Further change is happening in Europe with The Digital Operational Resilience Act (DORA) being applied from January 2025 and aims to further harmonise key digital operational resilience for EU financial institutions. Ward says this will also impact banks’ cloud strategy.
“I think there’s also been a set of banks, which were really aligned to doing stuff themselves. So, one of the major Danish banks, for example, I work with, undertake all their development in house. And there’s a lot of the banking groups in Europe that are very much technical development shops. Therefore, letting go of something as important as where your confidential data is stored, is a major mind shift. They really need to change a lot of minds and opinions within their organisation in order to move core platforms to cloud. They need to think ‘cloud-first’.”
APAC banks move towards leveraging external development and services
Elsewhere, Ward is upbeat about the potential for new business opportunities in Asia Pacific. CGI currently works with large banks and organizations throughout the region, like ANZ and Westpac, but there is scope for new business wins.
He notes a shift in many Asian banks’ strategies as they move towards leveraging external development and services, like CGI’s industry-leading payments as a service offering.
“There’s definitely a big uptick in movement and probably in the last 12 months, primarily with the shift forwards in faster real time payments. But also, again, some of the underpinnings that have been exposed are due to the global ISO migration. It’s one of those things that have been really, really, difficult, primarily because of the massive change in database structure. And the sort of ability to shift where you are today to what you need to have in place to be an ISO processing bank.”
As a Canadian-headquartered IT and business consulting services firm, albeit one of the biggest in the world, with over 91,000 consultants and professionals based across 400 locations, CGI will be on home turf at Sibos. CGI will demonstrate how its business consulting focuses on ways to improve business agility and manage change. It will show how its systems integration capabilities advance clients’ IT modernisation efforts and demonstrate how its managed IT and business process services help clients mitigate cost pressures while driving more value from their technology supply chains.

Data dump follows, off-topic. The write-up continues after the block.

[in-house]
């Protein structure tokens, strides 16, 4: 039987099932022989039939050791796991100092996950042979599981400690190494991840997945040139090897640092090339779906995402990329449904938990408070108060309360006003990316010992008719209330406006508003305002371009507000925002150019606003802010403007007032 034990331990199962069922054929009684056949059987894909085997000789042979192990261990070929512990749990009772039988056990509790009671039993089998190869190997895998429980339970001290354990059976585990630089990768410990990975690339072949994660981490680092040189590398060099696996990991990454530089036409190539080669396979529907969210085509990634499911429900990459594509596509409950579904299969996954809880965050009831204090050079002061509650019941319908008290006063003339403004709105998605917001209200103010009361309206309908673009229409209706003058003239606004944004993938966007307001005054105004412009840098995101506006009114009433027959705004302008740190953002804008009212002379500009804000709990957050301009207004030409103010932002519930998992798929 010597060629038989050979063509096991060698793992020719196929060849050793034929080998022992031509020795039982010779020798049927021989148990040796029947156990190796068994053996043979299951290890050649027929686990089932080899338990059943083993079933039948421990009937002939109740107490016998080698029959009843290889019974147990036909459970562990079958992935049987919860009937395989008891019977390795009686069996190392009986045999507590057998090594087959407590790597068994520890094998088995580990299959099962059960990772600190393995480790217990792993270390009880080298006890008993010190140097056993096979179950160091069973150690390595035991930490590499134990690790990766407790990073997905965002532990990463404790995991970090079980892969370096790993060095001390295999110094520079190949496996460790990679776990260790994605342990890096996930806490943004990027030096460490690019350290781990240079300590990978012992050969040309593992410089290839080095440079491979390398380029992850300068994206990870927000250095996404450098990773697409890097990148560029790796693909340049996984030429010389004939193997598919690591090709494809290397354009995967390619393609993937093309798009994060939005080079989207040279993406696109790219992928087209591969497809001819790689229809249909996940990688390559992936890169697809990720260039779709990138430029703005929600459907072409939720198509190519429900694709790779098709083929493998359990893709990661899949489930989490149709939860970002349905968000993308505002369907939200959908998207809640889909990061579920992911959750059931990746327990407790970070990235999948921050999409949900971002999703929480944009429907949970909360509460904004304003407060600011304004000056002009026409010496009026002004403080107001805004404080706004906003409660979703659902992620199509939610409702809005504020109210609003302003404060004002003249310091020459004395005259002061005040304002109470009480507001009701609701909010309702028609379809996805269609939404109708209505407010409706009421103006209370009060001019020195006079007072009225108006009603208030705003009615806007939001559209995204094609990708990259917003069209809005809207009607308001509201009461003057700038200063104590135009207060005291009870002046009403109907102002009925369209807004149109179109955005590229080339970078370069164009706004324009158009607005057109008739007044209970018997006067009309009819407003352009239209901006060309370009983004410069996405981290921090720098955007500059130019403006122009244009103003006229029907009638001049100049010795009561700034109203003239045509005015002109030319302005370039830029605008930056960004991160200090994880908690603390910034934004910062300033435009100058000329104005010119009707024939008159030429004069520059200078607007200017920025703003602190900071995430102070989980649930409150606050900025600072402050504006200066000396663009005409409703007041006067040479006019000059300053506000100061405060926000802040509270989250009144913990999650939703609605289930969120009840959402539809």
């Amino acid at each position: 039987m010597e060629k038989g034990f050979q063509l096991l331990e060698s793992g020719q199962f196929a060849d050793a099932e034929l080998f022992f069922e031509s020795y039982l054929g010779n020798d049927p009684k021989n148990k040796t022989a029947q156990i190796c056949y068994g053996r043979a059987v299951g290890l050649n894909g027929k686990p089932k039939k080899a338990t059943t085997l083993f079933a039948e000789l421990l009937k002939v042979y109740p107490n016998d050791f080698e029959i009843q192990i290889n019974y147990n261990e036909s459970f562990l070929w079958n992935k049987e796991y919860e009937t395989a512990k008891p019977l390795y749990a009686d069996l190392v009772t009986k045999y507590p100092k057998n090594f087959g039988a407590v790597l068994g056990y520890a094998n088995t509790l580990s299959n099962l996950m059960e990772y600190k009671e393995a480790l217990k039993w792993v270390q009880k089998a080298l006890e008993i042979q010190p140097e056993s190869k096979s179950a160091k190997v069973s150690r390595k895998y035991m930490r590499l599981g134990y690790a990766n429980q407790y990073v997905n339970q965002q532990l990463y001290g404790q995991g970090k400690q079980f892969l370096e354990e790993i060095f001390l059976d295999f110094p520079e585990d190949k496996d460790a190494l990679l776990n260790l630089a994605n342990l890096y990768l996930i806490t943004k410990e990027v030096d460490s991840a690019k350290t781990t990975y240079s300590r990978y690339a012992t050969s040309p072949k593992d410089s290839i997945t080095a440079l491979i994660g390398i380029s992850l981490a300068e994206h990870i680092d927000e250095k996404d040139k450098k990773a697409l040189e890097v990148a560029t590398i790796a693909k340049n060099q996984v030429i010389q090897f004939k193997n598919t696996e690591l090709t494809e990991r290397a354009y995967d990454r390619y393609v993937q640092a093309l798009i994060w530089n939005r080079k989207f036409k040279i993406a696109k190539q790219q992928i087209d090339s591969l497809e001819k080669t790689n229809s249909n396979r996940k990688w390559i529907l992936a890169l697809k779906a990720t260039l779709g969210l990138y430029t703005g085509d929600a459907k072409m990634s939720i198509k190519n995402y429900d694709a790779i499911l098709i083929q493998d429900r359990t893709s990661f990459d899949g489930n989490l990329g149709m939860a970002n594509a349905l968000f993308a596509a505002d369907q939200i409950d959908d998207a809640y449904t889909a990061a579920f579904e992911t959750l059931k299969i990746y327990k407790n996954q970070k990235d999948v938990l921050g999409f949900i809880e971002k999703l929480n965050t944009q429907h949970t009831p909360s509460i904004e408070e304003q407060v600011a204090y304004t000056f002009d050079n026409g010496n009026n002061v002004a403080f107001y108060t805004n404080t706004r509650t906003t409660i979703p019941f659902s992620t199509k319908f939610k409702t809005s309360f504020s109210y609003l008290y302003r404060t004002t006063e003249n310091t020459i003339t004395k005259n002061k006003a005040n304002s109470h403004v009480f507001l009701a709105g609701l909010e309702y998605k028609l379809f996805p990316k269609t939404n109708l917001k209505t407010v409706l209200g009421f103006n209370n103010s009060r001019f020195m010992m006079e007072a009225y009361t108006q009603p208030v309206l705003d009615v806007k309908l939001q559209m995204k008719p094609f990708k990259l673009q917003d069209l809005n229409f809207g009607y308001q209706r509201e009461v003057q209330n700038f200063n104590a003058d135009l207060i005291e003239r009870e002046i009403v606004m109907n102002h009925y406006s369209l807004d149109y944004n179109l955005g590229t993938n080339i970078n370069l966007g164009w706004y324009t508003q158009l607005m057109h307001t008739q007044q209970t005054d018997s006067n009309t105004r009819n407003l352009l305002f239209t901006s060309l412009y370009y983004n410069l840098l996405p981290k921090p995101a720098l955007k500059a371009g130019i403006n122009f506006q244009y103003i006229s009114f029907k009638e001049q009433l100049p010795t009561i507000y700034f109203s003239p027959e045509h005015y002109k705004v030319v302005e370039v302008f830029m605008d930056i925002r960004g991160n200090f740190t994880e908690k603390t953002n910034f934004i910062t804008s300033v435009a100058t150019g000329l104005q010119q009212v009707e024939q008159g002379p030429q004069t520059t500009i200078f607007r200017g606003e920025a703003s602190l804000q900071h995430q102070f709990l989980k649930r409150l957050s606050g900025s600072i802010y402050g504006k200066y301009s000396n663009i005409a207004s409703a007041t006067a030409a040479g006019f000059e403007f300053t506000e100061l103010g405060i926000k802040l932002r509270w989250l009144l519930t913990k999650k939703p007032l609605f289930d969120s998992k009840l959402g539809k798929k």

Adaptive Payments as a Service
In terms of Ward’s priorities for Sibos, he will stress to clients the challenges of regulatory, technology and demographic change. And the resultant increasing pressure on banks’ back-office infrastructure.
“What we are looking to do with adaptive banking services is to release and relieve that pressure for banks that don’t necessarily have the resources to keep on changing at the pace that the world is demanding.”
He has a strong hand to play at Sibos. He can highlight the change to CGI’s services from offering its payments service, application management and infrastructure management, to adding business process outsourcing on top of that.
“This creates a fully layered service. We’re calling it adaptive payments as a service, primarily because it allows a bank to pick and choose the bits they want. So, they may already have their cloud strategy in place, they may already have those contracts. They don’t have to take infrastructure from us. But they can get the right application and the services bolted on top of that.
“Likewise, they may want to look after the application themselves, but they need a team to come and help supplement their operations to make those more efficient. So, it’s about picking and choosing the services that you want to fill the gaps where you have them to make sure you can keep on providing those sorts of turnkey services for your clients.”
PaaS: a response to key challenges facing banks today
Ward highlights four key elements to CGI’s payments-as-a-service offering: compliance, agility, value-add and client services, and lower and more flexible costs.
With a deluge of regulation continuing, compliance requirements can eat up to 90% of a bank’s budget. Maintaining pace with DORA, GPDR, PSD3 and Schrem regulations requires skills and focus best shared. Meantime, continuing to deliver payment services aligned to evolving market needs in shorter timelines requires an agile delivery organisation and implementation of DevSecOps.